The announcement couldn’t have been clearer: “Water baptism is not an option for the believer in Jesus. Please sign up for baptism. Baptismal classes begin in 2 weeks time.” After the service, a young man confronted the pastor. “Pastor, I am saved by grace and not through baptism. I don’t see the need for baptism.”
John the Baptizer called the Jews to repent of their sins and to turn to God (Matthew 3:2). He preached that “people should be baptized to show that they had repented of their sins and turned to God to be forgiven” (Luke 3:3). “And when they confessed their sins, he baptized them in the Jordan River” (Matthew 3:6). According to John, baptism is an outward symbol of inward repentance and reveals a commitment to live a holy life.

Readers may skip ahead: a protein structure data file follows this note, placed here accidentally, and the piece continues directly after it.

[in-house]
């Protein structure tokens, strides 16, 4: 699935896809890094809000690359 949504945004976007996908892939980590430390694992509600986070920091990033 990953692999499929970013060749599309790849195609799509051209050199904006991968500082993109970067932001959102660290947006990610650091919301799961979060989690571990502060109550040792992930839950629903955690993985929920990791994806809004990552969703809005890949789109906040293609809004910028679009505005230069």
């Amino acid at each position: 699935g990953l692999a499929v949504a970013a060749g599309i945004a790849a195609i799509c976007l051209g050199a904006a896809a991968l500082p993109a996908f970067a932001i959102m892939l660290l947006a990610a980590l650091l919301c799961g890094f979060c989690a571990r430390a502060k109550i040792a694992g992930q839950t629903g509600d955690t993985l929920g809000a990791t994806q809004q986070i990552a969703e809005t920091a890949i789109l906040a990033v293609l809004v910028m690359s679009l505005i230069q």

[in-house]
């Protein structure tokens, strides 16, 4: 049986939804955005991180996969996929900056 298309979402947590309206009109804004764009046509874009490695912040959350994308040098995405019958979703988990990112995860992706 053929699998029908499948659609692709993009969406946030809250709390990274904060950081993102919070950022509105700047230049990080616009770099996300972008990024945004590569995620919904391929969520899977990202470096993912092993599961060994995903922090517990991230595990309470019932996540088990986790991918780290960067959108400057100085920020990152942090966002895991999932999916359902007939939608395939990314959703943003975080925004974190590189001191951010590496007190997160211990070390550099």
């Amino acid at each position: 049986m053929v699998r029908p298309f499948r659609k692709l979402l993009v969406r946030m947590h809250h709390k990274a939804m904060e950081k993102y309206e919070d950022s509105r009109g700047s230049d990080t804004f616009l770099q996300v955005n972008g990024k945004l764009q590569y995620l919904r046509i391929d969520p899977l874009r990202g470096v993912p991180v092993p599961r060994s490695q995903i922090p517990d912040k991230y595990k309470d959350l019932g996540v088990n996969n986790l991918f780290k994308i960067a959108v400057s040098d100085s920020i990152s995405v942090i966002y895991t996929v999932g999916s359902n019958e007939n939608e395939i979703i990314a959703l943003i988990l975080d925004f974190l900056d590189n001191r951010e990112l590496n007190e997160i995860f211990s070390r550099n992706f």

Jesus was sinless (1 John 3:5), so John refused to baptize Him because he felt unqualified (Matthew 3:11-14). But Jesus insisted (Matthew 3:15).
Why was Jesus baptized when He didn’t need to be? Did it signify Jesus’ acceptance of the suffering that He would endure as Savior, foreshadowing His death and resurrection? (Mark 10:38; Luke 12:50). Did it allow Him to identify with the sinful people He came to save? Jesus Himself tells us why He did it: “It should be done, for we must carry out all that God requires” (Matthew 3:15).
Water baptism does not save us (Ephesians 2:8-9), but that doesn’t mean that it’s unimportant or unnecessary. Once saved, you need to testify outwardly of your inward repentance and affirm your commitment to live a holy life (Romans 6:3-6). Baptism allows you to testify publicly that you’re a believer in Jesus (Galatians 3:27; Colossians 2:12).
It boils down to simple obedience. If Jesus obeyed the Father’s command, why wouldn’t you?
Taken from “Our Daily Journey”